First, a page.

AUGUSTA — A national policy group hired by the Maine Juvenile Justice Advisory Group recommends the state invest in community-based services to reduce the number of incarcerated minors as a “down payment” on longer-term juvenile justice reforms.

The Center for Children’s Law and Policy credits Maine with dramatic improvements over the past decade in reducing detention rates among juveniles and diverting more youths from the judicial system.

But preliminary findings of the more than six-month study found that just under half of detained youth had not committed crimes against another person and 53 percent were incarcerated because the state lacked alternative places to house them safely.

Those incarcerations have potentially long-term implications for the mental and physical health of the juveniles and their families.

“The under-investment … has left us with fewer options than we need,” Mark Soler, executive director of the Washington, D.C.-based Center for Children’s Law and Policy, said Tuesday. “Kids are waiting and being incarcerated for long periods of time because the right non-secure programs and services are not available. That’s a problem.”

Soler and his team presented preliminary findings from their study to roughly 30 members of the Juvenile Justice System Assessment and Reinvestment Task Force that began meeting last year.

The center’s final report, due next month, and the task force’s eventual list of recommendations are expected to lay the groundwork for potentially sweeping reform proposals to Maine’s juvenile justice system. Part of those discussions will likely focus on the future of Long Creek Youth Development Center in South Portland, which is the state’s only youth prison.

Rep. Michael Brennan, a Portland Democrat who co-chairs the task force, said it will prepare “first step” legislation for consideration during the shorter 2020 legislative session.

“We’ve got to take the next big step in the next two months, and I think it is going to be possible to do that,” Brennan said.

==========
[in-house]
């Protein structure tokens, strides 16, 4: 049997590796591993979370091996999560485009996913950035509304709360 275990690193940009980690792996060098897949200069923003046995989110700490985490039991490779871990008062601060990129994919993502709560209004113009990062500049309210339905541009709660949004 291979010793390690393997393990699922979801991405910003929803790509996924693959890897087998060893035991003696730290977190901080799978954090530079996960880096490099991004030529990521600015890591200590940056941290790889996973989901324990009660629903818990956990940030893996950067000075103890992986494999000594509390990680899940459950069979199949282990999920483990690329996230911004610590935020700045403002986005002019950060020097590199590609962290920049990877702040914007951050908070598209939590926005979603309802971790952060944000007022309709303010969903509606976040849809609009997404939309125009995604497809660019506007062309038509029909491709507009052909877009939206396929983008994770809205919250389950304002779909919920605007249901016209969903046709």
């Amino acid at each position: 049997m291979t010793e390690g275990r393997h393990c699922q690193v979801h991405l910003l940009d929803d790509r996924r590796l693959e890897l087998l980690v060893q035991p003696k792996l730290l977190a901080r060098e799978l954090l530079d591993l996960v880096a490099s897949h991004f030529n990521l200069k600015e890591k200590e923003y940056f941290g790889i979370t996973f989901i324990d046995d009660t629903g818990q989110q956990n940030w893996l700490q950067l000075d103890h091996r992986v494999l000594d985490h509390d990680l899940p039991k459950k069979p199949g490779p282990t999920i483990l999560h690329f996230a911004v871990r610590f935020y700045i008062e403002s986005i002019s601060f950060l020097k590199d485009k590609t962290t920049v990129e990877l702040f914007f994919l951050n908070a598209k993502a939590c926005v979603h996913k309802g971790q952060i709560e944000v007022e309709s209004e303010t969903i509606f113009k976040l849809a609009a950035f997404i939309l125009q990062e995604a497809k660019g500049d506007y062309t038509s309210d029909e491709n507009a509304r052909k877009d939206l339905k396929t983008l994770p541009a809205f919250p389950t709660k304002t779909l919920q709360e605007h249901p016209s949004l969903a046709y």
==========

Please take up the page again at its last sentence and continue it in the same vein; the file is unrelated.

The advisory group hired the center in June to inform the 30-member task force’s work on ways to improve the way Maine handles youth offenders. This follows several years of criticism about the lack of community-based services available to avoid juvenile detention and help keep youth from entering the judicial system.

Juvenile arrests and detentions in Maine have fallen dramatically over the past decade.

Arrests declined by 58 percent – from 6,842 to 2,852 arrests – from 2008 to 2018, including by 7 percent just from 2017 to 2018. At the same time, incarcerations at Long Creek have fallen as police and the courts use more “diversion” techniques such as individual case management and community service for non-violent offenders.

In 2014, 77 percent of youth offenders referred by police to the Department of Corrections were “diverted” to keep them out of Long Creek. And in 2018, 86 percent of the youth cases that were eligible for diversion based on the charges filed were diverted, according to statistics included in the preliminary findings.

But the center staff said Tuesday that many of those who were detained at Long Creek would be better served in a different setting.